(for more on why I love these ladies, see the video below)
Then, with the help of my new TMR buds, I was able to get my first picture with a movie star...hmmm do you think I was nervous?
Aidan Quinn and Rob Schneider!
I also had the privilege of meeting Barracuda...my other TMR BFF and her brilliant family, not to mention the sweet walking-miracle, Sophia.
Around the same time, I started working for a respite care center in a nearby city. I am called in as a "fill-in" on short notice when a staff member is sick or needs a personal day. I work primarily with autistic children and adults. Because of our homeschooling schedule, I am often asked to work the 4-12 shift and some over nights and weekends. This proved difficult, as I also took my son to an early morning scripture study class each day from 6-7 a.m. It immediately became more responsibility and time away from my family than I had anticipated.
The school year comes to a close at the same time we are promoting the launch of our book, Evolution of a Revolution: From Hope to Healing. That's when God thought I needed a bit more love in my life, and left a tiny kitten with it's eyes still shut, outside our neighbor's house.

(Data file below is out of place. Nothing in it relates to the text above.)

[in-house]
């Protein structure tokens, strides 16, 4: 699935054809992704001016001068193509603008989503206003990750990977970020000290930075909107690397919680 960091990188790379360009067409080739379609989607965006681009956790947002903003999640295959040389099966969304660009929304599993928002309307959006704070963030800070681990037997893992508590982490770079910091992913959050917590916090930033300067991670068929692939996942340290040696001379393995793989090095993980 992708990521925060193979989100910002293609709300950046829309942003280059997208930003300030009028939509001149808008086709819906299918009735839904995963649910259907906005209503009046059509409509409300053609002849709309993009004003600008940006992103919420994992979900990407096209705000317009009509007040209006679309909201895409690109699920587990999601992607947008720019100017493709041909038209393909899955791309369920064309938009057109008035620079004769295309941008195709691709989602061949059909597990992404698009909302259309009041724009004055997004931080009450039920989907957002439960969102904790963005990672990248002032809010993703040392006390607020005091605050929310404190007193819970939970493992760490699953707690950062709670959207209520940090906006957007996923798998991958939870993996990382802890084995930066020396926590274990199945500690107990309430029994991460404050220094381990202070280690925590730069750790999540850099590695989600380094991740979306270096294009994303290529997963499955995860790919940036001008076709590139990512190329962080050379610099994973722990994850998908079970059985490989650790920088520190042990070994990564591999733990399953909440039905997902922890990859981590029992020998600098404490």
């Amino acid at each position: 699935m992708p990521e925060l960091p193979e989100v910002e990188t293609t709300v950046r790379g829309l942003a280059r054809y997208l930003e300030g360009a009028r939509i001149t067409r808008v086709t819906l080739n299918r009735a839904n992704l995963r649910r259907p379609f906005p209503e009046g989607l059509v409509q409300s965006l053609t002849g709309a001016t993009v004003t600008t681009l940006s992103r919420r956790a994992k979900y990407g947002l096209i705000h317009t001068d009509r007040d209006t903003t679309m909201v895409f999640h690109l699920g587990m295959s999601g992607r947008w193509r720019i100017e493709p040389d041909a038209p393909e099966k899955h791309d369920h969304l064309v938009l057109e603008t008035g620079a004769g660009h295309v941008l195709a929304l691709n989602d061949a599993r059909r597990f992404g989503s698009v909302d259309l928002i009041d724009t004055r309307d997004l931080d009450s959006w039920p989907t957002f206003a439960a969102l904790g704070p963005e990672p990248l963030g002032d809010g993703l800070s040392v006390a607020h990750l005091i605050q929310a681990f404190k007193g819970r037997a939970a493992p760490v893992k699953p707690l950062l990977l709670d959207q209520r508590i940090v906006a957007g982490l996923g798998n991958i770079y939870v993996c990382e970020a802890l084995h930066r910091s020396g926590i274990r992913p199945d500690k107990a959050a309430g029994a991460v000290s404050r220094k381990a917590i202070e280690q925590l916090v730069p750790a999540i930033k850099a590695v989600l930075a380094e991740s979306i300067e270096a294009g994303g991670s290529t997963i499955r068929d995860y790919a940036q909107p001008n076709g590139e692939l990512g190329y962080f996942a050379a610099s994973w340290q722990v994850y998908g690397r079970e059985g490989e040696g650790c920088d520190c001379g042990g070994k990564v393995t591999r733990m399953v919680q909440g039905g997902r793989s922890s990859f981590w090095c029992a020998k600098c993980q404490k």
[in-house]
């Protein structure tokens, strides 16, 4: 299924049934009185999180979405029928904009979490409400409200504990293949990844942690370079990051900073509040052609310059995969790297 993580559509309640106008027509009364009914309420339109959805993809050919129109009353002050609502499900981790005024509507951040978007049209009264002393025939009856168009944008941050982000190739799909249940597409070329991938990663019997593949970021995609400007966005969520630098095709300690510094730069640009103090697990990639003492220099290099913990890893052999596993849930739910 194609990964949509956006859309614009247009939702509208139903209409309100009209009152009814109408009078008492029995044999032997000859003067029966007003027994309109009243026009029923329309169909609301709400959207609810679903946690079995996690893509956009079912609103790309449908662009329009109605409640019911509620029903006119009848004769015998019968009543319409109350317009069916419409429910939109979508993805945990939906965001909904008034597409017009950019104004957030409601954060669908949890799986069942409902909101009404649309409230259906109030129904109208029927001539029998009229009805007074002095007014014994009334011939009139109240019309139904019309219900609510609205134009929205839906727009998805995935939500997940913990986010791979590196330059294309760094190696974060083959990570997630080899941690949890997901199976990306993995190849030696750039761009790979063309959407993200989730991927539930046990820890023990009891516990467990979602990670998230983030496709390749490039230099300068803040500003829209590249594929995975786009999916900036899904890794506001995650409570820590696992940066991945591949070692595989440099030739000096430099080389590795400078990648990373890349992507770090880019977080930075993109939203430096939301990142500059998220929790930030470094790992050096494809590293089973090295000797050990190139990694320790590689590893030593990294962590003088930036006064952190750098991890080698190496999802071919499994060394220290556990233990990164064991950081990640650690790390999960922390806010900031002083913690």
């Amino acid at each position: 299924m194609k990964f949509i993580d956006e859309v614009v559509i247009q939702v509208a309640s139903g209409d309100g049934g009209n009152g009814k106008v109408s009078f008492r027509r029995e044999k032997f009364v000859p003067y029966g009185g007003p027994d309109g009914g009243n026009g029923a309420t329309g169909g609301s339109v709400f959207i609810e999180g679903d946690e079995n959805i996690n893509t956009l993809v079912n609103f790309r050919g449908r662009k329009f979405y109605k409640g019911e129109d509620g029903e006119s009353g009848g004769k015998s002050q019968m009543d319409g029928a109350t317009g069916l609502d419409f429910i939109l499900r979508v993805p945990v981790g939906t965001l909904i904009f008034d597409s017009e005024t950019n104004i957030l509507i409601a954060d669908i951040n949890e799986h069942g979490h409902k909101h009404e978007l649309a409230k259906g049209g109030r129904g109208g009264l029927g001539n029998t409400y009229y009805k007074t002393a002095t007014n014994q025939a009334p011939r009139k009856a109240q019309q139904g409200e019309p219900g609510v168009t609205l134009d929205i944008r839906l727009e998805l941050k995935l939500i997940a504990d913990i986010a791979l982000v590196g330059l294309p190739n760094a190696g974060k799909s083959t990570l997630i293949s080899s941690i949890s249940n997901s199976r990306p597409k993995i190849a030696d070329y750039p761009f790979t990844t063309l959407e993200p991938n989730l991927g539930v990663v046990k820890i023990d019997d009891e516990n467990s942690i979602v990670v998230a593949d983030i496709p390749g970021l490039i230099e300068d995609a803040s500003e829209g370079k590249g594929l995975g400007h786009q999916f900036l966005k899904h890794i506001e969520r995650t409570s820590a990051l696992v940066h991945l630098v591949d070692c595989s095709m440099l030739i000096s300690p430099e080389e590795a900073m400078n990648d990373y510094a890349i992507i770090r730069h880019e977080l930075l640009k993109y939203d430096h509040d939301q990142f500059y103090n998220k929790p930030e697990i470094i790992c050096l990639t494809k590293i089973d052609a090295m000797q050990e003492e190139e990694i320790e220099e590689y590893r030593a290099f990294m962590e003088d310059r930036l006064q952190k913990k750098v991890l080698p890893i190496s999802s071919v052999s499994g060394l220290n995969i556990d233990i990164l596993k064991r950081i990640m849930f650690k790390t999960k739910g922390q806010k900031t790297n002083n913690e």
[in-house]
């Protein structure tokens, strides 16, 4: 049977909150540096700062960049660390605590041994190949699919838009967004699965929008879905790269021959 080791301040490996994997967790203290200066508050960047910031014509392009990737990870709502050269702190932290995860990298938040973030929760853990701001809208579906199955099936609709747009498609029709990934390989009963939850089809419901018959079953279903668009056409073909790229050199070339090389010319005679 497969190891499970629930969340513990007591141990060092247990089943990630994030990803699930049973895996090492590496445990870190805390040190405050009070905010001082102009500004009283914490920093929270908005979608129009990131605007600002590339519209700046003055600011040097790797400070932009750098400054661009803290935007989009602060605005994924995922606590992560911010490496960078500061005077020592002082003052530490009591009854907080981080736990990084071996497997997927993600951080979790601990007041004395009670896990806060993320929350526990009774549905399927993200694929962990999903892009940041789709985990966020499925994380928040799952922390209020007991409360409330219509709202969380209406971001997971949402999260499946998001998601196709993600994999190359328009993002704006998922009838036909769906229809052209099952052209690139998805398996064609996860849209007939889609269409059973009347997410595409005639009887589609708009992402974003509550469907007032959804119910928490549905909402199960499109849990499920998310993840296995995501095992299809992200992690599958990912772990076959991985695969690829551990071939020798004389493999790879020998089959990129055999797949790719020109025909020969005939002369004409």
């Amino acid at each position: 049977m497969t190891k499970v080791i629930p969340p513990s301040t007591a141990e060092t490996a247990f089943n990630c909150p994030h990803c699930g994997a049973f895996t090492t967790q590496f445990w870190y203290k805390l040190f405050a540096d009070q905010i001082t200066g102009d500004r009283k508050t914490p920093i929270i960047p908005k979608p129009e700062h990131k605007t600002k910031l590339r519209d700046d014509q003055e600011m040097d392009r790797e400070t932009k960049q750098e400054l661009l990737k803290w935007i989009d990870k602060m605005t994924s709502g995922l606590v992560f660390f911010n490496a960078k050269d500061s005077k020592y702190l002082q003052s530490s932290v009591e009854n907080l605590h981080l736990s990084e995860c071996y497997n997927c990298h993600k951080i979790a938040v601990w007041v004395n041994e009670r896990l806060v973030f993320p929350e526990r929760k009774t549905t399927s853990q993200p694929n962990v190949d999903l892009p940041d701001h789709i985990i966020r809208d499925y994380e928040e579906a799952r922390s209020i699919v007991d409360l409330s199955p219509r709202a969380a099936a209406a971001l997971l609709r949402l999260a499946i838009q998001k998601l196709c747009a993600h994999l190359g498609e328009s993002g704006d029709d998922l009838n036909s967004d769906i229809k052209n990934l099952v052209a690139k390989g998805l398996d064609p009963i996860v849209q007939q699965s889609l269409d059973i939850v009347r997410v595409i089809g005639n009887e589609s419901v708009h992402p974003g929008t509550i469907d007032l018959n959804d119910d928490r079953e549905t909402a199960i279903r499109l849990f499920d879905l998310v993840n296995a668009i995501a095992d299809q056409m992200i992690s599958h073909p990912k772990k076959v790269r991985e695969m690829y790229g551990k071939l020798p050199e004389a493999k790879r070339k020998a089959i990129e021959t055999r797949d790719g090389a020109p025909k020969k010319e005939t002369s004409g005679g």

You can imagine we did the only thing possible....bring him inside, keep him warm and dropper feed him formula every two to three hours.
Wow! It HAS been quite the year! And we are not through! My husband is actually excited to make plans to take the family to the Autism Education Summit in Dallas in October! Bring on the activism!
As the boys and I danced and sang "School's Out" to celebrate our last day of school (well, one boy danced with me while the other commented on how school wasn't really out forever and other snarky realisms that truly fit this un-official Aspie kid) I couldn't help wonder what in the WORLD would be in store for us in the year to come!
“There is no greater agony than bearing an untold story inside you.”
― Maya Angelou, I Know Why the Caged Bird Sings